The old fable comes to mind as I busily work in the kitchen, preserving what is in season now for enjoyment and nourishment in the months to come. It's an immense amount of work, to be sure, but the satisfaction of seeing the jars pile up and the freezer grow full are worth it.
I'm ashamed to admit that it hasn't always been so for me. Many years ago when I was a young teenager, probably around 13 or so, my family grew a tremendous garden. My mother worked practically around the clock planting, weeding, canning and freezing. My grandparents pitched in, too. It was an enormous task to feed six people, and my mother sought to lighten the grocery bill by growing her own food. My brothers and I didn't see the value in what she was doing, and very seldom helped; usually only when we were made to.
With regret, I recall a time when my mother asked us to pick and shell peas. We were in a hurry to get done so we could have some fun. Swimming? Fishing? I really don't remember now what we wanted to do, but I do remember that we only shelled half of the peas, hiding the full pods under those that were already broken, and trying to sneak them to the pigs. Only, my mother knew that we had gotten done too quickly, and caught us in the act. Needless to say, she was none too happy with us.
I'm now the mother of four, trying to stretch the grocery dollars each week. Eating well isn't inexpensive. Fresh fruits and vegetables come with a high price tag. I can't imagine the anger and disappointment I would feel if my own children acted the way that I had.
They say what goes around comes around, but I'm happy to tell you that isn't always true! For the most part, my children help my husband and me with the gardening without being asked. They've taken an interest in growing things and helping to provide for our family, and this has blessed me beyond measure, all the while making me feel guilty for my old ways.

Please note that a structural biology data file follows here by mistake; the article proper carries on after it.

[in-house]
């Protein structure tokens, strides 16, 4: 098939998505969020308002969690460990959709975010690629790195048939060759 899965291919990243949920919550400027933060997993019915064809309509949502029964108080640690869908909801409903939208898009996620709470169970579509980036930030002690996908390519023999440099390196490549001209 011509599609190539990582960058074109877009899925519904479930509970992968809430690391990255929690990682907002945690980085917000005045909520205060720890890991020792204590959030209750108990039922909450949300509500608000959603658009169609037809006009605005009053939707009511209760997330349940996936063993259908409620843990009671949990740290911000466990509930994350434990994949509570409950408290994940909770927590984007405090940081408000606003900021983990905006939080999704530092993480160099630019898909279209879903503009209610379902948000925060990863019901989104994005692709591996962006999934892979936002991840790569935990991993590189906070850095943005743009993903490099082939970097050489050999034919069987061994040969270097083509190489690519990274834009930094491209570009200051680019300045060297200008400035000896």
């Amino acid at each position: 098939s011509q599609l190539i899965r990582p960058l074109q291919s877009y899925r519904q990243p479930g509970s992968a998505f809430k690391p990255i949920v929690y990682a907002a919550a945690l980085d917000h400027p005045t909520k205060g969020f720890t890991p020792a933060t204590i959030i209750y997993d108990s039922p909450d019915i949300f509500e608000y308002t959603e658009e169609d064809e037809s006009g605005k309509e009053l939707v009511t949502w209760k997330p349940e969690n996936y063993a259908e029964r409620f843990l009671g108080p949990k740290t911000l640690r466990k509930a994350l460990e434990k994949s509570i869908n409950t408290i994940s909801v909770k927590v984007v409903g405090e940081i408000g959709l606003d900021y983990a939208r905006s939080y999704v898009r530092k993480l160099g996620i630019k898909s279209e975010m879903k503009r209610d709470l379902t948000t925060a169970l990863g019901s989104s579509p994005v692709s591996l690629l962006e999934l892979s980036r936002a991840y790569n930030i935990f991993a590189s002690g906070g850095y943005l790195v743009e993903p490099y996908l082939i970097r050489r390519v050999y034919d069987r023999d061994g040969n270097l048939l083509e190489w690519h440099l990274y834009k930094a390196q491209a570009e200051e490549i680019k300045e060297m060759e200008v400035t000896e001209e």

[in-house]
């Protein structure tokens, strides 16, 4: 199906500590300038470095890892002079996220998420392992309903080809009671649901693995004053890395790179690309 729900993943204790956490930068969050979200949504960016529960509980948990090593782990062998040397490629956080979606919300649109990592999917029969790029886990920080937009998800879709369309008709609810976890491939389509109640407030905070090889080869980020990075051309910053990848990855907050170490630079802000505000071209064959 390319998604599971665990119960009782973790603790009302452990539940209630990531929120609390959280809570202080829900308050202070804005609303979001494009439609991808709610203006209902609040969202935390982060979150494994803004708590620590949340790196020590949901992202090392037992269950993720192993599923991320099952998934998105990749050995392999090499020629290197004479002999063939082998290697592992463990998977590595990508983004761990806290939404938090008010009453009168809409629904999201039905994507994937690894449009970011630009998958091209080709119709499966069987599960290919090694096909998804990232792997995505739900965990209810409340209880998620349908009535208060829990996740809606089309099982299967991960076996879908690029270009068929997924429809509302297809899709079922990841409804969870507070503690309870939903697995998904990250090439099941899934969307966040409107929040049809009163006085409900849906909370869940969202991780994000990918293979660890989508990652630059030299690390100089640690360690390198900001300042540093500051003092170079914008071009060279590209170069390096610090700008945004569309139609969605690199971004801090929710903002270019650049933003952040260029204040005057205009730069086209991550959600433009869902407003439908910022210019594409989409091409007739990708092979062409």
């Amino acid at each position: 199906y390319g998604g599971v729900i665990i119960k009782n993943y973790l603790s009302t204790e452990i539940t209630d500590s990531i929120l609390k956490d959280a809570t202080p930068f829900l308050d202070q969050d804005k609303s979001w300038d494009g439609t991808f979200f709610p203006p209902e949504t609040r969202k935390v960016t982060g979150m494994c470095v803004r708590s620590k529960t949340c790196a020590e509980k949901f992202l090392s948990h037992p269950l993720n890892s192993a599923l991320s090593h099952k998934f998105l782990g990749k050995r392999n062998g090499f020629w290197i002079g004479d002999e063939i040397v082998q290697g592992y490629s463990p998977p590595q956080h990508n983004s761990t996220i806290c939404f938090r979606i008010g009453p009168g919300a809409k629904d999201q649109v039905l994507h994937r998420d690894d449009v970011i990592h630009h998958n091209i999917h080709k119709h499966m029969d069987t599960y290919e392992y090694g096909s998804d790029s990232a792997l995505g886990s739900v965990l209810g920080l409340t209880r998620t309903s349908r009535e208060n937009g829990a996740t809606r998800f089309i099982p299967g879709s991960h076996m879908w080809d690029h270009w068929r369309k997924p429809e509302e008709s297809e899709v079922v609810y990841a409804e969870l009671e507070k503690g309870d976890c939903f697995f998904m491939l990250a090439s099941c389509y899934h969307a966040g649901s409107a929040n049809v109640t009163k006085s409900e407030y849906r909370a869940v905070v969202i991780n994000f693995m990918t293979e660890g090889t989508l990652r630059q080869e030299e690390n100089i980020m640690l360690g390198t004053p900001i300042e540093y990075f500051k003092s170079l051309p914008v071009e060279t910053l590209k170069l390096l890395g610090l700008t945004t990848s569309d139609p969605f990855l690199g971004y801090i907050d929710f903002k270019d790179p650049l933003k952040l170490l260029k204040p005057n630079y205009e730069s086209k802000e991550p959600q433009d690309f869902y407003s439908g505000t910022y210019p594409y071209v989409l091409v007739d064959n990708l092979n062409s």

I now have 4 batches of strawberry jam on the shelf, and several gallon bags full of frozen berries. Each sweet bite represents togetherness. My children have already learned what took me far too long to understand.
Now we command you, brothers, in the name of our Lord Jesus Christ, that you keep away from any brother who is walking in idleness and not in accord with the tradition that you received from us. For you yourselves know how you ought to imitate us, because we were not idle when we were with you, nor did we eat anyone's bread without paying for it, but with toil and labor we worked night and day, that we might not be a burden to any of you. It was not because we do not have that right, but to give you in ourselves an example to imitate. For even when we were with you, we would give you this command: If anyone is not willing to work, let him not eat. For we hear that some among you walk in idleness, not busy at work, but busybodies. Now such persons we command and encourage in the Lord Jesus Christ to do their work quietly and to earn their own living.
2 Thessalonians 3:6-12